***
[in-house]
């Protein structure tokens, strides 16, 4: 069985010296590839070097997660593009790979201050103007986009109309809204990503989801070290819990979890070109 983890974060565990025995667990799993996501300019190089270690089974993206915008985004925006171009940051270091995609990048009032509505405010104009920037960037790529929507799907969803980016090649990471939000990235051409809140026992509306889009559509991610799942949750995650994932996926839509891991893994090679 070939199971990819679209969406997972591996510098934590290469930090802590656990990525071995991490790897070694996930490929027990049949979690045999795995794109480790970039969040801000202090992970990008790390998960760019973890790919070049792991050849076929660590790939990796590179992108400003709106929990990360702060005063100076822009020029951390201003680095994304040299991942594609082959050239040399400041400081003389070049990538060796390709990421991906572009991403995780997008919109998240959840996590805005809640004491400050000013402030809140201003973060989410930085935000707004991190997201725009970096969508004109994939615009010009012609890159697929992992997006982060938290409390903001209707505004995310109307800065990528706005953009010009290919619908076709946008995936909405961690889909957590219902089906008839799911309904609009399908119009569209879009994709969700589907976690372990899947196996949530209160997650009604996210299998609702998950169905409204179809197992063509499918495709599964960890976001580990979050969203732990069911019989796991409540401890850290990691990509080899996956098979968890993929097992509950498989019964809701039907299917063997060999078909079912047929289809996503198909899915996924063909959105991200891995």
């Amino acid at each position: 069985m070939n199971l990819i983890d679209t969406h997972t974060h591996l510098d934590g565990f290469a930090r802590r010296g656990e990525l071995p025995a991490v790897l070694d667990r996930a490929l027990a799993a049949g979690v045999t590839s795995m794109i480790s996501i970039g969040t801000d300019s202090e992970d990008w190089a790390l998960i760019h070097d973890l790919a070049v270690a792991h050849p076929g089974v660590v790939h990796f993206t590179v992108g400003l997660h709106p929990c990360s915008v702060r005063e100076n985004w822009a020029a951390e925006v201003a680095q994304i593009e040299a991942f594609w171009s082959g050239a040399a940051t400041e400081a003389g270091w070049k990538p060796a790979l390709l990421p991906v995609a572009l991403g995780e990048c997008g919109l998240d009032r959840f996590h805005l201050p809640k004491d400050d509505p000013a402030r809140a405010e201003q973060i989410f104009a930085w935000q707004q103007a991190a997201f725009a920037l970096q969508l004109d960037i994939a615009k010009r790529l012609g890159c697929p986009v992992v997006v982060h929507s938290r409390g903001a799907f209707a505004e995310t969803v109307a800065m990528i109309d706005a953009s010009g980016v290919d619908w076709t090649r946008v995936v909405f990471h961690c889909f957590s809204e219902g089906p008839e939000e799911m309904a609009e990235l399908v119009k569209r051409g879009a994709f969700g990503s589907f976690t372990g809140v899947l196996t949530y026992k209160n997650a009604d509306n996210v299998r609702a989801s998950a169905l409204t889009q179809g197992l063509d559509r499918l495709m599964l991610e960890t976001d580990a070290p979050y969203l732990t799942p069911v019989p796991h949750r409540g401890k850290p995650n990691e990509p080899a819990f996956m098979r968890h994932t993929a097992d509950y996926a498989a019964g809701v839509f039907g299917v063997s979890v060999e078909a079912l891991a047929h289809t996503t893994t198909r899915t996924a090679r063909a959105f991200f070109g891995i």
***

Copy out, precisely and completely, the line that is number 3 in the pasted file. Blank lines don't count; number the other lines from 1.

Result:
């Amino acid at each position: 069985m070939n199971l990819i983890d679209t969406h997972t974060h591996l510098d934590g565990f290469a930090r802590r010296g656990e990525l071995p025995a991490v790897l070694d667990r996930a490929l027990a799993a049949g979690v045999t590839s795995m794109i480790s996501i970039g969040t801000d300019s202090e992970d990008w190089a790390l998960i760019h070097d973890l790919a070049v270690a792991h050849p076929g089974v660590v790939h990796f993206t590179v992108g400003l997660h709106p929990c990360s915008v702060r005063e100076n985004w822009a020029a951390e925006v201003a680095q994304i593009e040299a991942f594609w171009s082959g050239a040399a940051t400041e400081a003389g270091w070049k990538p060796a790979l390709l990421p991906v995609a572009l991403g995780e990048c997008g919109l998240d009032r959840f996590h805005l201050p809640k004491d400050d509505p000013a402030r809140a405010e201003q973060i989410f104009a930085w935000q707004q103007a991190a997201f725009a920037l970096q969508l004109d960037i994939a615009k010009r790529l012609g890159c697929p986009v992992v997006v982060h929507s938290r409390g903001a799907f209707a505004e995310t969803v109307a800065m990528i109309d706005a953009s010009g980016v290919d619908w076709t090649r946008v995936v909405f990471h961690c889909f957590s809204e219902g089906p008839e939000e799911m309904a609009e990235l399908v119009k569209r051409g879009a994709f969700g990503s589907f976690t372990g809140v899947l196996t949530y026992k209160n997650a009604d509306n996210v299998r609702a989801s998950a169905l409204t889009q179809g197992l063509d559509r499918l495709m599964l991610e960890t976001d580990a070290p979050y969203l732990t799942p069911v019989p796991h949750r409540g401890k850290p995650n990691e990509p080899a819990f996956m098979r968890h994932t993929a097992d509950y996926a498989a019964g809701v839509f039907g299917v063997s979890v060999e078909a079912l891991a047929h289809t996503t893994t198909r899915t996924a090679r063909a959105f991200f070109g891995i």